16-bit Super Metroid costumes
– Why did you decide to create these 16-bit Super Metroid costumes?
I wanted to create an effective costume that stood out from others that I had seen and to do it with almost no budget, relying entirely on my creative abilities to make up for it. As an animator (and pretty skinny guy), I finally realized that I could make these costumes based on cardboard recreations of the 2D animated sprites of a game. As a Metroid fan, I was drawn to the Chozo Statues which had a human-like form and a distinctive animation and silhouette. I settled on the Torizo boss from Super Metroid as the most visually interesting iteration of the sprite, and stuck with that game for the remainder of this series. The Torizo rising to attack sticks to the memory of Metroid players.
– How did you go about designing and constructing each one?
The Chozo Statues are twice the size of Samus, so I had to make it as large as my proportions allowed. I rotoscoped it in the the animation software software we use at Rutgers against a human model when I realized how long the arms were compared to a human, so I determined how long to extend the costume over my head, the arm extensions, and the pixel-to-inch ratio. A piece had to be created for each limb section on the left and right side of the costume.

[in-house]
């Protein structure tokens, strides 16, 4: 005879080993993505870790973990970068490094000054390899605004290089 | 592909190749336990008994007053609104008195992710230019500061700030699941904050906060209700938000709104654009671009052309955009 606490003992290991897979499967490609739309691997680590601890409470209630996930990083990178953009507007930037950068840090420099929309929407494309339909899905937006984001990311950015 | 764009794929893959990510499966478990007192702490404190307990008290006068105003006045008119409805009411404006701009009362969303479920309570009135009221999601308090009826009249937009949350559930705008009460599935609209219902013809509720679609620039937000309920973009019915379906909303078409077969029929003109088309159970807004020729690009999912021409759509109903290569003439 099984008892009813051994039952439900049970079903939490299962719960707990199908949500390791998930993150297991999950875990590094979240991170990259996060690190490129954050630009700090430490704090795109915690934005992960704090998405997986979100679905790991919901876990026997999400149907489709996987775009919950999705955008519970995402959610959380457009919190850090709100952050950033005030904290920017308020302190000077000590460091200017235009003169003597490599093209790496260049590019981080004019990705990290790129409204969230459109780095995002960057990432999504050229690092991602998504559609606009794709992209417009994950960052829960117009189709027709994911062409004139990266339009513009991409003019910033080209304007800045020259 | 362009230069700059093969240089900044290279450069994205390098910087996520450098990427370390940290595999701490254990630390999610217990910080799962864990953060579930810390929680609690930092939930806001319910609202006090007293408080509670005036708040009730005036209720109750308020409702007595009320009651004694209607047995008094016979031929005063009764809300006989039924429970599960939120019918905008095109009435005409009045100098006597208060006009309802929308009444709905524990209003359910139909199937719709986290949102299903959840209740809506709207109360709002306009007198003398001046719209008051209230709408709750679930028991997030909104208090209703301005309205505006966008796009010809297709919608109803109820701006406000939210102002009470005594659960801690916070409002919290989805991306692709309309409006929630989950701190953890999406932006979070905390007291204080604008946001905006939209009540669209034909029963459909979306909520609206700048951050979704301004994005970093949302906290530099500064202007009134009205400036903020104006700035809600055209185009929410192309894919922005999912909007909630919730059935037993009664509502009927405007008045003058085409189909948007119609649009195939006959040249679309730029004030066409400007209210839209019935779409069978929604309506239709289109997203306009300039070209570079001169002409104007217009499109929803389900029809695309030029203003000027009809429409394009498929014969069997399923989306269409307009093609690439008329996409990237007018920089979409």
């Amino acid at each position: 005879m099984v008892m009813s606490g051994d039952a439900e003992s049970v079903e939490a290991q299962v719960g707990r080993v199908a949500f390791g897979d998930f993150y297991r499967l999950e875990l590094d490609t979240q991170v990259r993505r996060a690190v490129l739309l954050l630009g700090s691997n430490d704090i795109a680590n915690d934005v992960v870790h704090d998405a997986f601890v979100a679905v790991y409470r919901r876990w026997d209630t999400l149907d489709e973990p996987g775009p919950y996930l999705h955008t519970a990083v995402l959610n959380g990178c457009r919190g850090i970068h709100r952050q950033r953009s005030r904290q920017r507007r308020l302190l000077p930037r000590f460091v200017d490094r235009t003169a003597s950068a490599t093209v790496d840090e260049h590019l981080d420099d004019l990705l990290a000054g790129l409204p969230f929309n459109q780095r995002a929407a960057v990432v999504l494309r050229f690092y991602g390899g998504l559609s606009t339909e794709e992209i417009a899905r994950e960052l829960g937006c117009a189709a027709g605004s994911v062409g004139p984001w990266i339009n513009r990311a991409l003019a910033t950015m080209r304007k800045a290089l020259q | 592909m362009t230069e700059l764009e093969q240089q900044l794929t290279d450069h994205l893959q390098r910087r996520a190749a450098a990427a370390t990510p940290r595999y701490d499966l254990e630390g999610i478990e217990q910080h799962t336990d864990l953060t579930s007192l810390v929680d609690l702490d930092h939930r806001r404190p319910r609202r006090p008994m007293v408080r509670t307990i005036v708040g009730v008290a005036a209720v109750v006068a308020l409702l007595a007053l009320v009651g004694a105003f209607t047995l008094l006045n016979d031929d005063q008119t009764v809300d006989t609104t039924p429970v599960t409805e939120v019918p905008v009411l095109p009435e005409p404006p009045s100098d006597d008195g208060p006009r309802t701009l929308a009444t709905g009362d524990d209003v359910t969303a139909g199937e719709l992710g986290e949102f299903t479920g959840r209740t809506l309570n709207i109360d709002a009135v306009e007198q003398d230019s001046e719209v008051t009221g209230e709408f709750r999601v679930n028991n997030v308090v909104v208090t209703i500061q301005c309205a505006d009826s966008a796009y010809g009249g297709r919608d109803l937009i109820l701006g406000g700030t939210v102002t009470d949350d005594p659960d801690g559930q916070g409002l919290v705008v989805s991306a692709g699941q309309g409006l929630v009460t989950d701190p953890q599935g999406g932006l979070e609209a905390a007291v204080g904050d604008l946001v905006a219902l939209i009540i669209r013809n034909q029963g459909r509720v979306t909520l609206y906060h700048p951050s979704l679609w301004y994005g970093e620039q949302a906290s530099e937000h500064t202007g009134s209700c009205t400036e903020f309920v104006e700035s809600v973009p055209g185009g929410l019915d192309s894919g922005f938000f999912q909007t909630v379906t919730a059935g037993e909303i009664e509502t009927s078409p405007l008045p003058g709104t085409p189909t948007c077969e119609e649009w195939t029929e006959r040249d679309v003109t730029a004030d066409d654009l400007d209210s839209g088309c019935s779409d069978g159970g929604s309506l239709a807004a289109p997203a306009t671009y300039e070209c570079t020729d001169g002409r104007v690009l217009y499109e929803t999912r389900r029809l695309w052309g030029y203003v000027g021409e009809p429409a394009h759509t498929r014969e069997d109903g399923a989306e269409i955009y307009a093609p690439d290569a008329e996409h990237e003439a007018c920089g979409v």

The Samus Aran costume from this year had to be as small as possible compared to the Chozo, so we made it almost exactly Krystal’s height. I experimented a lot with the last one by rounding out pixels and considered creating a low relief with cardboard. I realized later in photographs that the more pixelated areas were more successful, as is deceiving the audience with a 2D appearance, so Samus is all flat pixels.
– How much time did each take, and how much was spent on materials?
The first time took weeks to design, on and off, while I was testing more possibilities, and a week to measure, cut, and paint. Samus took a week to design and paint and had the advantage of larger pixels (lower resolution), so I spent less time on measuring and painting.
The only costs were paint and materials to attach the cardboard to the body. Our attachment system is being refined every year for comfort and reliability.